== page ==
No single entry can do more than begin to capture the liveliness, the enthusiasm, the love of life that characterized Alfredo Montalvo Saenz. Exchanges on the listserv once people learned of his passing have employed a host of descriptions; they speak of his warmth, magnetism, joy, generosity, indomitable spirit. They describe him as a hard worker, dreamer, lover of books and libraries — inolvidable. All have spoken in varied ways of “the remarkable legacy he has left in our hearts, minds and bookshelves.”
Born in the aftermath of the catastrophic Chaco War and witness to the Revolution of 1952, Alfredo experienced turmoil and unpredictability from an early age — just the right background for the irrepressibly optimistic, charismatic, generous person we have known. It is so hard to accept that he is gone.
After completing his basic schooling in Cochabamba, Alfredo came to the United States for college and graduate school. He earned his Bachelor of Arts (in history) at Kentucky Wesleyan College, mastering English and surviving away from the family and the Bolivian cuisine he loved. Books were already becoming central to his life and he next earned a Master of Arts in Library Science at George Peabody College (now part of Vanderbilt). A year later, he entered the University of Florida to study linguistics. It proved to be a fateful choice. There he met Irene Zimmerman, and she approached with the idea that he might think of setting up a small business to supply Bolivian books to several North American libraries. Obviously he found the idea tempting, so tempting that the pursuit of linguistics study would end after a single year. During that year, though, Alfredo added a passable knowledge of French and German to his existing mastery of English and decided to put his language skills to practical use with a fast-paced trip through Europe. Along with a group of young women, one an Irish lass with particular charms, he toured the continent in a Volkswagen bus, accessorized with a keg of wine mounted on the roof and a plastic tube threaded into the passenger compartment. It has been said he also studied in Germany that year and may even have worked as an orderly in Switzerland — but how many of the tales of the many sides of Alfredo are fully accurate we are unlikely ever to know.
The European jaunt over, Alfredo seized on Irene Zimmerman’s idea, and began building the business that would occupy so much of his life. He styled his firm first as Editorial Inca, offering his stock — mostly from Bolivia — to library customers through SALALM. It was a selection he acquired working almost as a plasita in reverse, going door to door buying not just books, but also periodicals and pamphlets, the sorts of materials he hoped is growing list of customers would find valuable. Over time, his purview expanded to include all the Andean countries — Chile, Colombia, Ecuador, Peru and Venezuela — operating as Libros Andinos.
In recent years Libros Andinos has relied on agents living in each region–these are the helpful folk who acquire our purchases at FILBO. However, Alfredo has not always operated in such an orthodox manner. In 1985 a member of SALALM ran across him in the old city of Quito at the end of a two-week buying tour. Alfredo’s room was filled with books, so many that his landlord had ordered him not to stack them in the middle for fear of collapsing the floorboards. In addition to the books (and a single bed) the room had a worktable and two young women furiously typing away. They proved to be Colombian secretaries on holiday. Somehow Alfredo had cajoled them into typing invoices for shipments to the United States — and even helping him to wrap the parcels. His comment? They were “bored with Quito.” At one time or another, he also enlisted the members of his deeply loved family into his project, from microfilming to packing, to helping find just the right book for one of us. We know their loss is even deeper than ours.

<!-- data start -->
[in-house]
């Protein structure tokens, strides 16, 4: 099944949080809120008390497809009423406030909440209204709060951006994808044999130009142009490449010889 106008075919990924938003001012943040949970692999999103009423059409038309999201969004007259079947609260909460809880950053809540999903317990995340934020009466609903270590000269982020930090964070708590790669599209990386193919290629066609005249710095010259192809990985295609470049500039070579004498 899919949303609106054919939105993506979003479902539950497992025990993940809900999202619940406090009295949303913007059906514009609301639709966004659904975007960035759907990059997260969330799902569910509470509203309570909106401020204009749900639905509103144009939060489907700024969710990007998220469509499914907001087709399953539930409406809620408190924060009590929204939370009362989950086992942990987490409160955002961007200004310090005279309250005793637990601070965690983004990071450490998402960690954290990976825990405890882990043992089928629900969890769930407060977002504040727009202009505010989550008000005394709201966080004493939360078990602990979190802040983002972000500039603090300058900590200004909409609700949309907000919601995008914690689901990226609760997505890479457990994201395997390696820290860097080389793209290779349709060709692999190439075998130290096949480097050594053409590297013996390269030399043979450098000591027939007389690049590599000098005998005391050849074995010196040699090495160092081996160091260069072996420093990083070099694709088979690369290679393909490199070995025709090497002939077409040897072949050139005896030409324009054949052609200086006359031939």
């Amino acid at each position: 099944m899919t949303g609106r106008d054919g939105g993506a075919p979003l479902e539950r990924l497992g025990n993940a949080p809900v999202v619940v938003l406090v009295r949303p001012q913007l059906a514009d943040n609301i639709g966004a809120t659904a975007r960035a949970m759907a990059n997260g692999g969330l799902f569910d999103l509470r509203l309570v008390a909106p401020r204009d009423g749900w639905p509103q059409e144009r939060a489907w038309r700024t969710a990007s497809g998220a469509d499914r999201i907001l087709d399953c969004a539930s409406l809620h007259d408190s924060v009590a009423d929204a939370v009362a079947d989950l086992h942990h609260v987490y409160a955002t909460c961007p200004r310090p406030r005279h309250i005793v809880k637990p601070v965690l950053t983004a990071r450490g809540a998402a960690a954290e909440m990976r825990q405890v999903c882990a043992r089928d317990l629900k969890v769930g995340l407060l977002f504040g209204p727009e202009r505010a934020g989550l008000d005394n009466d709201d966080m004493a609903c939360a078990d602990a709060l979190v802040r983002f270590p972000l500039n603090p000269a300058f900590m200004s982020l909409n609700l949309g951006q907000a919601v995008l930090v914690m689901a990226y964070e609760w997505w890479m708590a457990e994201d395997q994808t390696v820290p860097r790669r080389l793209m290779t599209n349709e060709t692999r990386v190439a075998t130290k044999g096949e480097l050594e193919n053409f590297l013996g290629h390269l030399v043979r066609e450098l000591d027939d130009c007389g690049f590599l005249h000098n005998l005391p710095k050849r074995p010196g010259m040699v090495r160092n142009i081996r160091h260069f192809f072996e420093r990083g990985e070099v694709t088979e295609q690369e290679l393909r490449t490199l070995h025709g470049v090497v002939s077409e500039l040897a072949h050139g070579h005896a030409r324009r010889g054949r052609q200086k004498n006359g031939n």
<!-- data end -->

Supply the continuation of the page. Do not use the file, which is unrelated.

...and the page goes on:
In 2000 Alfredo took on a challenging (and at times risky) venture, microfilming newspapers, first for the Library of Congress and subsequently for members of the Latin American Research Resources Project. He was also willing to engage in the labor intensive acquisition of gray materials for research libraries. Princeton University’s Digital Archive of Latin American and Caribbean Ephemera and the Alfredo Montalvo Bolivian Digital Pamphlets Collection, mounted at Cornell, owe many of their images to Alfredo’s collecting. Alfredo would never question the judgment of his clients as they made suggestions, but from time to time many of us would note that he had added (often at no charge) items that we would recognize as both timely and of real potential value to scholarship — he cared for our collections.
His interest in scholarship was coupled with a strong sense of loyalty to the people of his country. In Cochabamba Alfredo lived on a four-hectare compound in the Frutillar district, on the northern outskirts of the city. Here he built Biblioteca Inca, which became the second largest library in Bolivia, a pair of book depósitos, a dormitory, and an apartment building. Over the years Alfredo projected a variety of uses for his property, and while they never came to full fruition, he never ceased his efforts to make the library and living spaces a venue for research. A Bolivian student, much impressed, composed a report on the compound: “Frutillar: la Biblioteca Inca entre la naturaleza y los libros.” In that report, the writer introduces Alfredo with yet another descriptor: “personaje de leyenda.”
That sounds about right.
By David Block and Paula Covington